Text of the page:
The solar photovoltaic (PV) feed-in tariff (FIT) program introduced bythe United Kingdom in April 2010 has catapulted the UK into themainstream of global PV market activity.
According to theresults of the Solarbuzz UK PV Market 2010 report, the UK’s emergencecould not be better timed, when taking into account the uncertainprospects for the dominant German market next year.
With FITs as high as 41.3 pence per kWh paid over 25 years, the foundationsare in place for rampant PV market growth in 2011. Government incentives yield immediate installed PV system Internal Rates of Return between 8percent and 11 percent over the next 12 months. Despite this, the UKmarket is already exposed to significant potential policy risks-more sothan most other European markets-even though the FIT is only six monthsold.
Six market segments are emerging; five are on-grid, and oneoff-grid. 2010 demand has already seen rapid growth in residentialinstallations, with the South East and South West regions accounting for 45 percent of the English part of the market in MW terms.
Inaddition, an emerging pipeline of large scale commercial, agriculturaland industrial projects are currently going through the application andpermitting processes, ready to impact 2011 demand.
With severalbig name national utility and retail brands entering the UK market, they join a fast growing downstream installer network that exceeds 500companies. The leading wholesalers and installers, constituting a groupof eighteen companies, are well-positioned to serve the burgeoningmarket. Back in 2009, the top three of these accounted for 60 percent of shipped wholesale volumes.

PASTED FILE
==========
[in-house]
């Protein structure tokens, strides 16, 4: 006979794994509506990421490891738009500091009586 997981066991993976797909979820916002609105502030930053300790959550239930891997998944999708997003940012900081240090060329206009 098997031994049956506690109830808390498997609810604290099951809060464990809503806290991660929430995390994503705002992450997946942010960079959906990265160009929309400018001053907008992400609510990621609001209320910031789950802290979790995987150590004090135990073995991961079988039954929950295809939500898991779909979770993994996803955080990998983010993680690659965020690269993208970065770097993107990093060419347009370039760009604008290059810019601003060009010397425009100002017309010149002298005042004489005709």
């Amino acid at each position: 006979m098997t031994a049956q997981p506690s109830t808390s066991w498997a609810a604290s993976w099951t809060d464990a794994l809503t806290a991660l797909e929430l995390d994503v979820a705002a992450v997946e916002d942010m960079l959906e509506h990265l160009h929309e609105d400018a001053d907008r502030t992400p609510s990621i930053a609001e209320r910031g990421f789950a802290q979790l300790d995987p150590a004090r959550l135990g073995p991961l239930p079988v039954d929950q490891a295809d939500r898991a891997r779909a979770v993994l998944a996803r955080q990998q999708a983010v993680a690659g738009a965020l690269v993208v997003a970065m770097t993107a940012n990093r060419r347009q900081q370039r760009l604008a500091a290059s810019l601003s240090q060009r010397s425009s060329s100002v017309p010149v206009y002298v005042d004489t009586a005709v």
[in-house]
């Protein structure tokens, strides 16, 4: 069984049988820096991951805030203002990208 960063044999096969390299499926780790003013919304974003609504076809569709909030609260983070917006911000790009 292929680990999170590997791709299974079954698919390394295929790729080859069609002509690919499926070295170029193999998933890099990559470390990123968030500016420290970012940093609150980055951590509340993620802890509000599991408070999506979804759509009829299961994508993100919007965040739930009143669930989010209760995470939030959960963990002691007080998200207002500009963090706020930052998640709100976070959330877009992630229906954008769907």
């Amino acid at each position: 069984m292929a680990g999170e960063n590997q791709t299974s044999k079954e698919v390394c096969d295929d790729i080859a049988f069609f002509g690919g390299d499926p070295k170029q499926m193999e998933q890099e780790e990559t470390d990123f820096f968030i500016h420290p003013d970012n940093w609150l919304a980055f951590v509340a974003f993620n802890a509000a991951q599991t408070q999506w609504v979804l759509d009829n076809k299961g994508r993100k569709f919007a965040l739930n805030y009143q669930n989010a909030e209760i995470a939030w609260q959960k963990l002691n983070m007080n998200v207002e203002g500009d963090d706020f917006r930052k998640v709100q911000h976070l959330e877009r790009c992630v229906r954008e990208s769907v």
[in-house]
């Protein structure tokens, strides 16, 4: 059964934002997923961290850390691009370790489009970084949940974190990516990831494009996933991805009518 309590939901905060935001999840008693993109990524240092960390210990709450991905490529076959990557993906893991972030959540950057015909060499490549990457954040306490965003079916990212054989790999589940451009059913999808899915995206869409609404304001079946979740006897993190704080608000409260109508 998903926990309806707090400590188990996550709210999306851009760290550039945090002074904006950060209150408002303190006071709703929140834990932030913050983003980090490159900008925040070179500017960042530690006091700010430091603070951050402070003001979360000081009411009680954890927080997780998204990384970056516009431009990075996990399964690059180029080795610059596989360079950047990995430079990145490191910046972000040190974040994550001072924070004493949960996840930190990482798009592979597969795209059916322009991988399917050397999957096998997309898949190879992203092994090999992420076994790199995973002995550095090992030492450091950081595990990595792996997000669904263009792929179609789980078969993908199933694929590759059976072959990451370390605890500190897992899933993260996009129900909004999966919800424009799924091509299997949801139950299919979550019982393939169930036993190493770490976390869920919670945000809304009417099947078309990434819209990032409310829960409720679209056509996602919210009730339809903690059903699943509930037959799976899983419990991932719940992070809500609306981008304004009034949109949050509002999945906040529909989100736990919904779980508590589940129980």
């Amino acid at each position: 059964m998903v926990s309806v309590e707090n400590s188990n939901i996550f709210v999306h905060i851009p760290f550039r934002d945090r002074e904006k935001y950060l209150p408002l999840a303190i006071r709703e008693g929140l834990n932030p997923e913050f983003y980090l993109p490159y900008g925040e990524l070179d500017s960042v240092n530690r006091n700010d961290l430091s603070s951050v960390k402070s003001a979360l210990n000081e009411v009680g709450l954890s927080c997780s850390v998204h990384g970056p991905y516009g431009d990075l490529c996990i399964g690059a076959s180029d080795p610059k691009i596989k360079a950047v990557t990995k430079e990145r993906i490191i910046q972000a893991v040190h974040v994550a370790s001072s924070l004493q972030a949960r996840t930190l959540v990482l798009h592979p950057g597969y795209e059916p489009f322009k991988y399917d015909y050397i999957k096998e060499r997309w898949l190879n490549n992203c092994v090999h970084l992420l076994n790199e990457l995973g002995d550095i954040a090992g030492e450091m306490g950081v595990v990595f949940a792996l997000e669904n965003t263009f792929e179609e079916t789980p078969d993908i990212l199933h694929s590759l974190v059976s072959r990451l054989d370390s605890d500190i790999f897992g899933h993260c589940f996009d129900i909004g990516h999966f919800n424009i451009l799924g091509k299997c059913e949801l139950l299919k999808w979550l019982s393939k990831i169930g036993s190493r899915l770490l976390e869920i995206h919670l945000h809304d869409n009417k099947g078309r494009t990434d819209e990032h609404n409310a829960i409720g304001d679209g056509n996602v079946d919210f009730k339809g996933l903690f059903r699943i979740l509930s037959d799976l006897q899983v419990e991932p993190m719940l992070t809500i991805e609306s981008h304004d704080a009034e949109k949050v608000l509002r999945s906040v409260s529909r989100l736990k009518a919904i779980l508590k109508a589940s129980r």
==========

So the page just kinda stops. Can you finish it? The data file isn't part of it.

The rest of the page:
"The early entrance of big namebrands are helping to lend public confidence to what is generally apoorly understood renewable energy source in the UK," noted Alan Turner, VP of Solarbuzz Europe. "These companies join a multitude of Europeanand international companies scrambling to establish early positions inthis fast-growing embryonic market."
The wide range of end-market segments has led to four main downstream channels to market. These arenot completely exclusive and examples of overlap can be found. Inaddition, novel business models are being advanced, still to be testedfor practical viability, but with some gaining traction.
Thefragmented end-market, together with the diversity of the installers and wholesalers, is further complicated by the 60 module suppliers thathave already gained the accreditation necessary to enter the market.This downstream picture sets extreme challenges for solar companies tooperate profitably in the UK.
"Notwithstanding the potentialuncertainty over government policy, no major company can afford toignore this market opportunity," concluded Turner. "The challenge forcompanies is to construct business models that can deliver profitablegrowth while volumes are still low, while at the same time phasing their level of downstream investment consistent with the policy risk."
Source: Solarbuzz, USA.